Brush-less ESC systems basically create three-phase AC power, like a VFD (variable frequency drive), to run brush-less motors. Brush-less motors are popular with radio controlled airplane hobbyists because of their efficiency, power, longevity and light weight in comparison to traditional brushed motors. Brush-less DC motor controllers are much more complicated than brushed motor controllers.
The correct phase varies with the motor rotation, which is to be taken into account by the ESC: Usually, back EMF from the motor is used to detect this rotation, but variations exist that use magnetic (Hall effect) or optical detectors. Computer-programmable speed controls generally have user-specified options which allow setting low voltage cut-off limits, timing, acceleration, braking and direction of rotation. Reversing the motor's direction may also be accomplished by switching any two of the three leads from the ESC to the motor.
normally rated according to maximum current, for
example, 25 amperes or 25 A. Generally the higher
the rating, the larger and heavier the ESC tends to be
which is a factor when calculating mass and balance in
airplanes. Many modern ESC's support nickel metal
hydride, lithium ion polymer and lithium iron
phosphate batteries with a range of input and cut-off
voltages. The type of battery and number of cells
connected is an important consideration when choosing
a battery eliminate circuit (BEC), whether built into
the controller or as a stand-alone unit. A higher
number of cells connected will result in a reduced
power rating and therefore a lower number of servos
supported by an integrated BEC, if it uses a linear
voltage regulator. A well designed BEC using a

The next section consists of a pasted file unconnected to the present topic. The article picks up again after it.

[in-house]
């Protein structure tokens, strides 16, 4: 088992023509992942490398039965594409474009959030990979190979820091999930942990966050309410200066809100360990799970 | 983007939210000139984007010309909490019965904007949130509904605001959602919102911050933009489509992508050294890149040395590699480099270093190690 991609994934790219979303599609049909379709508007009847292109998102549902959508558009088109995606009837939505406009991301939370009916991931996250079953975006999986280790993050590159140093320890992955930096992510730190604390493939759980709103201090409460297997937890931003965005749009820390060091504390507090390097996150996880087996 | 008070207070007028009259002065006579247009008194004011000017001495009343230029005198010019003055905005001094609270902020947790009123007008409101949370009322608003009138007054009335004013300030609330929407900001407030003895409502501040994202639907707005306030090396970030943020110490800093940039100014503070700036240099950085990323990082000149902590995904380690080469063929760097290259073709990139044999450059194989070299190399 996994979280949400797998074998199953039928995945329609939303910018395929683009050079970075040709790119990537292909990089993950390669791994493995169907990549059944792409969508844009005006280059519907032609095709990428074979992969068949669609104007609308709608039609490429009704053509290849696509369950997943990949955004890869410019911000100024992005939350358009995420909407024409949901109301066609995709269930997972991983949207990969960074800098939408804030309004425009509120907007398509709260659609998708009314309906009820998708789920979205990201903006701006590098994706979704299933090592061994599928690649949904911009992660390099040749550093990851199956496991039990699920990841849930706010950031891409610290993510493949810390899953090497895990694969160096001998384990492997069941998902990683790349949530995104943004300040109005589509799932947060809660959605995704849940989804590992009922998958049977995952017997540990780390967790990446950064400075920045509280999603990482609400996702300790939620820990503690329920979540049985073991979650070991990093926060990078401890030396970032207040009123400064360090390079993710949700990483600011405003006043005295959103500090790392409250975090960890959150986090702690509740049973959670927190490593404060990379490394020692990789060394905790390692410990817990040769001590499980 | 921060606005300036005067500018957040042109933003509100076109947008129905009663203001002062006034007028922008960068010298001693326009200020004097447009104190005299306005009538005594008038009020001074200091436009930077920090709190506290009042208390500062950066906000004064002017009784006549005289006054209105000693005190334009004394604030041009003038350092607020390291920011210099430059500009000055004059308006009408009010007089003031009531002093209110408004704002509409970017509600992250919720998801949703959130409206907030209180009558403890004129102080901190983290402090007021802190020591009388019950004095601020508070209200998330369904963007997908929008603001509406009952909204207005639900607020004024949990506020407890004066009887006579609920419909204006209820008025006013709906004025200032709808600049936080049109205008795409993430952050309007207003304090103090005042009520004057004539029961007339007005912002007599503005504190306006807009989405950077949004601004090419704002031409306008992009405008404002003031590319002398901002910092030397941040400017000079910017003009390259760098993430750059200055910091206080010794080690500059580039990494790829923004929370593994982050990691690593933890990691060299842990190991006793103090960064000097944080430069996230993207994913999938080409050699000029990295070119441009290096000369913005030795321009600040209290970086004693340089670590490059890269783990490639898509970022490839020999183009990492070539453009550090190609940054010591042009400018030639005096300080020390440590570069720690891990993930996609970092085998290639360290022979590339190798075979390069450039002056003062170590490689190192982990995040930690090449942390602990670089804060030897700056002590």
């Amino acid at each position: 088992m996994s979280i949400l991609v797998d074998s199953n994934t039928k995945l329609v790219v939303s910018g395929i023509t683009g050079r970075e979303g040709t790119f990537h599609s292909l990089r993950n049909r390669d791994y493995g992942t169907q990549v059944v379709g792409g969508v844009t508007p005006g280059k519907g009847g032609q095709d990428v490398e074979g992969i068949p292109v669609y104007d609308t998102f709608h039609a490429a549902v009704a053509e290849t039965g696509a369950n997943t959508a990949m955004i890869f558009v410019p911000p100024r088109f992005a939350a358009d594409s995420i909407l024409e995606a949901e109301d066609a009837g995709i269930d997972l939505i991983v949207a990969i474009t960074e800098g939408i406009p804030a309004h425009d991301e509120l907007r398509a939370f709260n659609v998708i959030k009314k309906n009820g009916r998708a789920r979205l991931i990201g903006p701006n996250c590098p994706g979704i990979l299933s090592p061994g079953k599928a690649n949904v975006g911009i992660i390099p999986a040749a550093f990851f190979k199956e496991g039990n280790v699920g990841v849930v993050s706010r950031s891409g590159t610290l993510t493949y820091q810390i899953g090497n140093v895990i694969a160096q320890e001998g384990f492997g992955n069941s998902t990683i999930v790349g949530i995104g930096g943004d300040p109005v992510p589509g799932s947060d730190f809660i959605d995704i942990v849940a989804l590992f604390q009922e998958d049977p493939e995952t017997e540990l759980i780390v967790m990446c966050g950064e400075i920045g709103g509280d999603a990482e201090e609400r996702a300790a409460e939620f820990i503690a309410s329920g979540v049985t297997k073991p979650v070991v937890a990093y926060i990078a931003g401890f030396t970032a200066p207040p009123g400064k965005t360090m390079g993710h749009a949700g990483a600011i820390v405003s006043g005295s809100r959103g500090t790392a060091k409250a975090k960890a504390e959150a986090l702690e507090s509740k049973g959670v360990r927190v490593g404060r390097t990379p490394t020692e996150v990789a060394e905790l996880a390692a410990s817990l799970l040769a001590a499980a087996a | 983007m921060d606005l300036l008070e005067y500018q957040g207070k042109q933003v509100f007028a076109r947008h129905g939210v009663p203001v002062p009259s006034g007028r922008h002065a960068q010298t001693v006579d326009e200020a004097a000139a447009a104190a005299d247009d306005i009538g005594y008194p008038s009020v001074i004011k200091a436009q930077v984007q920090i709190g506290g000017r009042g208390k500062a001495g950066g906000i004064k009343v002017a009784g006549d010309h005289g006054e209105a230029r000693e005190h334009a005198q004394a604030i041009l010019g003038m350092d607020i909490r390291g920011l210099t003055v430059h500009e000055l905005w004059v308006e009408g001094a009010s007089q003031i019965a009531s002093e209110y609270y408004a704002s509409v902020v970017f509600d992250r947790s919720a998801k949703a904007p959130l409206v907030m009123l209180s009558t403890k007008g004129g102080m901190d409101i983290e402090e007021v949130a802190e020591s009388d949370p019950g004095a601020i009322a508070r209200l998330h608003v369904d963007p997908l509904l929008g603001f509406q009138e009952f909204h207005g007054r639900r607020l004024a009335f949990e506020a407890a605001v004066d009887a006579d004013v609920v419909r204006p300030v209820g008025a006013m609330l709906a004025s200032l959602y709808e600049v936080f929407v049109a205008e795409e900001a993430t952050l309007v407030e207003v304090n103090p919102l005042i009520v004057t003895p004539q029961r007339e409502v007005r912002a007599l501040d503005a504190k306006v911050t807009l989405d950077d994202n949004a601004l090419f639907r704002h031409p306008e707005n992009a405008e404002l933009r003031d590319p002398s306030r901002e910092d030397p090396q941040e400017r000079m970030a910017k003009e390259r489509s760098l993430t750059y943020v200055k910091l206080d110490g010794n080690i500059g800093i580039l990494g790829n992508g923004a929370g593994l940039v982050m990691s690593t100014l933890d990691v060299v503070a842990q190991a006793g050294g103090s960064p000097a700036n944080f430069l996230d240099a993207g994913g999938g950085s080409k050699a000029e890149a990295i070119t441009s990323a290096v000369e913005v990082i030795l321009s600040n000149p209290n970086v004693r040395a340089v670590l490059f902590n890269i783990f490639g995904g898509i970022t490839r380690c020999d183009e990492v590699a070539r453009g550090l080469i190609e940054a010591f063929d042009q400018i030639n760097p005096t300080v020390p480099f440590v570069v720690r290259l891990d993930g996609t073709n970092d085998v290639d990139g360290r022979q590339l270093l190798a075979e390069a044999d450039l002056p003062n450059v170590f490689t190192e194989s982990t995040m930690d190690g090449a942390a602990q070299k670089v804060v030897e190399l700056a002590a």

switching regulator should not have a similar
ESC's are rated
for a maximum current. The more current an ESC is
rated for, the more expensive and heavier it will be.
Choose an electronic speed controller that is rated
for slightly more than what your motor will pull at
full throttle. Too much current will damaged an
electronic speed controller very quickly! On the same
token, too big of an ESC is dead weight that will
adversely affect the performance and balance of your
ESC firmwareMost modern ESC contain a micro-controller interpreting the input signal and appropriately controlling the motor using a built-in program, or firmware. In some cases it is possible to change the factory built-in firmware for an alternate, publicly available, open source firmware. This is done generally to adapt the ESC to a particular application. Some ESC'sESCs are factory built with the capability of user up-gradable firmware. Others require soldering to connect a programmer. ESC are usually sold as black boxes with proprietary firmware. As of 2014, a Swedish engineer named Benjamin Vedder started an open source ESC project later called VESC. The VESC project has since attracted attention for its advanced customization options and relatively reasonable build price compared to other high end ESC's.
Go to the next chapter Glossary